I opened two shows yesterday and still managed to fill my day with Fringe-y goodness! Here’s what I saw and what I thought.
Blue Umbrella specializes in musical revues so if you like a bunch of good singers performing a series of songs from musicals, this show is exactly what you want. It is not “Sylvia Plath: The Musical.”
I mention that simply because I think the concept of a musical revue confuses people and they go into a show expecting a narrative. There is no narrative to the show. To the individual songs, to be sure, but not the show itself.
Instead, it is a series of songs about childhood and growing up. The singers are all very talented and your enjoyment of the show will most likely be measured by whether or not you enjoy what they are singing.
I certainly did.
A minor frustration was that I was sitting further back and at times the accompanist overpowered the singers. This was not a constant issue but it was occasionally frustrating.
The title alone is enough to attract attention. The fact this is a Four Humors show made it a must see.
Having recently watched Lolita, I probably got more enjoyment out of this show than the rest of the audience. And the rest of the audience was loving it. My wife said that it was probably one of the best shows she’d seen from Four Humors and the bar is already set pretty high.
Special praise needs to be heaped upon the Ryan Learn, who played Humbert Humbert. Brant Miller may rock the heck out of a polka dot bikini but Miller had some of the most impressive slow takes I’ve ever seen.
Best of all, the show is not just a straight adaptation of the film. Instead, it frequently follows odd tangents that makes it more than a parody.
The only critique I have for the show is that it has effectively ruined Lolita for me. Thanks a lot guys!
I wrote the show so it would be inappropriate of me to review it. I did, however, watch it and I want to say that John, my director and our actors (Cody, Mackenzie and Chris) did an admirable job staging what I wrote.
If you see the show and like it, it is their doing as much as it is my writing. Probably more.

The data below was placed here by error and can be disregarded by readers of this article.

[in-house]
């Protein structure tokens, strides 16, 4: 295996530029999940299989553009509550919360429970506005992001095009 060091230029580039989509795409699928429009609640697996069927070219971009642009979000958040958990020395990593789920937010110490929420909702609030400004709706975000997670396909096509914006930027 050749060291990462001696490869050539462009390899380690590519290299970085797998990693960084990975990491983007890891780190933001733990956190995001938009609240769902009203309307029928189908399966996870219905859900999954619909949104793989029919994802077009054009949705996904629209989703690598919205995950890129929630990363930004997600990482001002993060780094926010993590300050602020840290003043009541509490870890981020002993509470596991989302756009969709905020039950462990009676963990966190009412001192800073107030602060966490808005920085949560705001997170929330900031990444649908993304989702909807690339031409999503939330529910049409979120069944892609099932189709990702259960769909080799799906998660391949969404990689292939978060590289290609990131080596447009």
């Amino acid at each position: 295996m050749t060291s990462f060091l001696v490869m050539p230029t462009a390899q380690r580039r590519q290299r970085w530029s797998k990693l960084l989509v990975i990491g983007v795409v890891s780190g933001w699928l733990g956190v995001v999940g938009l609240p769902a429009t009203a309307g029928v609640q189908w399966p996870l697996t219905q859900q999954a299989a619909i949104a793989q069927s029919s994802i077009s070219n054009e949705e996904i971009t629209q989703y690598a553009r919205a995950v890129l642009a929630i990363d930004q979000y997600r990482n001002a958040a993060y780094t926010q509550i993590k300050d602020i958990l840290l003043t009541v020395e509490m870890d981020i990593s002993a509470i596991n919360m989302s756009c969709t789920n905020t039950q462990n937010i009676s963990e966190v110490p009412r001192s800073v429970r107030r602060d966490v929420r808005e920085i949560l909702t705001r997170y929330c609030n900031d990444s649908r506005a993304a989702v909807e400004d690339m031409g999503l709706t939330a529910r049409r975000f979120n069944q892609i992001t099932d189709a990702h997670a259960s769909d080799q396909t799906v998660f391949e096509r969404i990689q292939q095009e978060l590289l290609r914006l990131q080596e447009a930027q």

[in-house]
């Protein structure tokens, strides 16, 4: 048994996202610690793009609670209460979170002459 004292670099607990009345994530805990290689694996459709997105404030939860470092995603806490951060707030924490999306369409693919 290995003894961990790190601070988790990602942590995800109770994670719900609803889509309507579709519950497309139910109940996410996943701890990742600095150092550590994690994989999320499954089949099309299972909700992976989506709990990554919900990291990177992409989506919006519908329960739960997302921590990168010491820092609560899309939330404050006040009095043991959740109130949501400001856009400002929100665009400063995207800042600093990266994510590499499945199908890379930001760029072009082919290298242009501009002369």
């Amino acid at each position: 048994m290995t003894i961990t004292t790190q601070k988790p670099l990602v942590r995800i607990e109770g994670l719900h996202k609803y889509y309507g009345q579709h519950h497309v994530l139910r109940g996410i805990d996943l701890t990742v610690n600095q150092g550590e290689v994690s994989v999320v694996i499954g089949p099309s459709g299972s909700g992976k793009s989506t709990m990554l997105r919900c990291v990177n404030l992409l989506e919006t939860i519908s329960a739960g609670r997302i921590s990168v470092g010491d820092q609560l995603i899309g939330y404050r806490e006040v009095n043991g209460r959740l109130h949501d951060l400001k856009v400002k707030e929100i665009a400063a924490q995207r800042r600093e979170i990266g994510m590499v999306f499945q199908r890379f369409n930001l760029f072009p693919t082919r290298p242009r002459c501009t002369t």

I love a show that starts out as a comedy and turns darkly tragic. If you can execute it well.
All the pieces are in place for this show. Phillip andrew bennet low, Tim Uren and Dawn Krosnowski are three of my favorite Fringe performers. They execute the script with the skill expected of such gifted professionals.
The script is really good but…
It relied, I think, a bit too heavily on narration. Writer Steve Schroer spends more time telling the story than he does showing us the story. That may have been a challenge resultant from adapting the source material.
I still recommend this show, though. My frustrations with the script are probably more personal preference than anything and the acting is some of the best you will see in any fringe show.
Being squarely in my geek wheelhouse, there was no joke that went over my head in this show.
Excepting, I’m afraid, the ones I couldn’t hear because the actors were talking too quickly or too quietly. Which happened quite a lot.
There were a lot of laughs left strewn about the stage in this show but the humor was very uneven. Some jokes landed well. Others never landed but turned into running gags anyway. The rule of three is tossed out the window in favor of the rule of as many times as possible.
The attempt to create a madcap rush through the eleven doctors involved several curious choices. Tom Baker received roughly two minutes while the last ten minutes of the show were spent reviewing every Matt Smith episode.
But look, this show is exactly what I expected. The actors are not great but they are clearly enjoying what they are doing. The script is super geeky. Rough edges are what the Fringe is all about.
Since Lolita is a story about pedophilia, I’m going to tell a story about pedophilia.
Doing Vilification Tennis at the Renaissance Festival is a dicey proposition. We are doing a show that is pretty vile and vulgar and the audience likes it that way. However, we are doing it at a venue that is advertised as appropriate for all ages. That means you have to walk a pretty mean balancing act between offensive humor and trying to ensure parents who are walking by don’t have to explain too much to their kids later. Because parents hate that. More on that later.
Most days I think we do an admirable job of walking that tighrope. Every now and again, though, there is a complaint. I take the complaints seriously and I do my best to keep the performers from getting out of hand. Our show is best if we flirt with the line without merrily skipping across it.
On occasion, we get an instruction from the festival management about the kind of material they would like us to avoid. Most of the time, the request is a little odd and when I ask for clarification, I find it was one joke that caused the problem.